Texas Tech University

Program Evaluations: Research or Non-research

By Donna Peters

The Human Research Protection Program website provides an interactive module for researchers to determine if their research project needs IRB review and approval.

The first question in the module asks:
Program evaluation – Is the work you are planning:

  • Intended to learn how well a particular program is working
  • AND is not intended to add to generalizable knowledge?

There are three common approaches and/or terminology used when evaluating programs:

  • Program Evaluations
  • Quality Improvement Programs (QI)
  • Quality Assessment Programs (QA)

Most program evaluations, QI or QA studies interact (people contact) or involve an intervention (i.e. survey) with human subjects. This meets the partial definition of human subjects research (45 CFR 46.102) because what you plan to do involves people. To determine if your research intent needs IRB approval comes down to the issue and definition of generalizable knowledge, the second part of the definition. If the intent for the data you plan to collect on a program is to be shared with a broader audience than the internal program staff, then what you are planning to do will be considered generalizable knowledge because what you learn goes beyond the scope of the program. You intend to share the information you learn with others. An IRB proposal will be needed before you conduct your program evaluation. On the other hand, if the program evaluation information that is collected will stay within the confines of the program and program staff, then no IRB review is necessary.

Example 1: The owner of a family-owned jewelry store is asking customers to complete a survey. The survey questions ask what the customer likes about the store and dislikes about the store. There may be questions on the frequency of new displays or the prices of items. There is a question that asks for customer feedback they feel is important for the owner to know. The survey asks for no names. Completed surveys can either be dropped in a box on the counter or mailed back to the store in the stamped envelope provided. The owner of the jewelry store plans to review and analyze the survey answers in order to learn more about the thoughts and concerns of customers. The owner hopes to take the survey answers to improve his customer satisfaction ratings and business sales.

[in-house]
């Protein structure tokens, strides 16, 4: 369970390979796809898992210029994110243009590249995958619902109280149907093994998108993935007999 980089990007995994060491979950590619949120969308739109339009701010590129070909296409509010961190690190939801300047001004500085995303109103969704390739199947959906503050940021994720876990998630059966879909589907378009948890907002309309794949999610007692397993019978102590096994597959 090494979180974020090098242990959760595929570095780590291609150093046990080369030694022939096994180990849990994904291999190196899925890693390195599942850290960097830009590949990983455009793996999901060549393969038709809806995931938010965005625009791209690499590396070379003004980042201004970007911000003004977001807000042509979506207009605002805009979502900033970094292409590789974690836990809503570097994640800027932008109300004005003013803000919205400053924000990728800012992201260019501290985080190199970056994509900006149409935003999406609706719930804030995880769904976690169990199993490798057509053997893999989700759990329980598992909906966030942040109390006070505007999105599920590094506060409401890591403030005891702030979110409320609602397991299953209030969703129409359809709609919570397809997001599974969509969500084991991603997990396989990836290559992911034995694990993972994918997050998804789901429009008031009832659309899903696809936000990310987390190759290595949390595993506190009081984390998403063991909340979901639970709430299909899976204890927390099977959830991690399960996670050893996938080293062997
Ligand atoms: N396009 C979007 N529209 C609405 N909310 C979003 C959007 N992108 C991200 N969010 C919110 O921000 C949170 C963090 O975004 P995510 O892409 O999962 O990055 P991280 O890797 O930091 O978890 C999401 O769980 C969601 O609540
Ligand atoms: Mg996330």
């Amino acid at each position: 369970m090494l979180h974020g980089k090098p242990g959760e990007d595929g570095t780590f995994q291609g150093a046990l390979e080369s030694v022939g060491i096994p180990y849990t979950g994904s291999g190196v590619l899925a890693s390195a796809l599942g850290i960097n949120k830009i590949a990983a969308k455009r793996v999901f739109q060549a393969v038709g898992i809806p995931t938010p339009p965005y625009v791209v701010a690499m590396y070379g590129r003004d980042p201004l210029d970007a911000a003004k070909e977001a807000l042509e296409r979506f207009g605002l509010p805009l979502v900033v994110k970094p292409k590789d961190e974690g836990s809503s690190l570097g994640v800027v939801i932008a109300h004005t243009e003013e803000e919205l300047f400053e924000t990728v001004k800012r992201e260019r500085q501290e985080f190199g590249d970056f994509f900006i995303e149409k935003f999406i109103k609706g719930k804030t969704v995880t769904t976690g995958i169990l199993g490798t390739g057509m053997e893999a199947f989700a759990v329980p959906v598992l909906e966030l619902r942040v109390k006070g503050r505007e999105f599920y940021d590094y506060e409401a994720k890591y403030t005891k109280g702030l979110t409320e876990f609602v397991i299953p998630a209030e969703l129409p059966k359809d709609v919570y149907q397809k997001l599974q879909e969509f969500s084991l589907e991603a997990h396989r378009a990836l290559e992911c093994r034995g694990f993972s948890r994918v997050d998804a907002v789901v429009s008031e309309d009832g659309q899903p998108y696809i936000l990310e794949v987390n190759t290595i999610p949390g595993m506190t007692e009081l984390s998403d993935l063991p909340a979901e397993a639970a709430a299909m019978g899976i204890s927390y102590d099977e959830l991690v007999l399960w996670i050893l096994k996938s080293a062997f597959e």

Does this project need IRB review? No, there is no intent for generalizable knowledge even though there is interaction with human subjects. The jewelry store owner will be the only one who knows the results of the survey analysis.

Example 2: An established program involves multiple sessions/courses. The program staff wishes to evaluate the program effectiveness. The staff members have identified some variables and attributes they wish to study. They also want to contact the attendees in a few months to ask them if they are using the information they learned from the program. They plan to review their program using the information from the program attendees. Their intent is also to share the information they learn with other programs across the country, especially if it can be helpful. An instrument to measure the variables is designed and validated. Individuals who attend each session/course will be asked to complete the measurement.

Does this project need IRB review? Yes, even though the results of the program evaluation aim to identify the program effectiveness, the program staff intend to share what they learn with other programs. An IRB review and approval is needed.

Donna Peters is manager of Texas Tech's Human Research Protection Program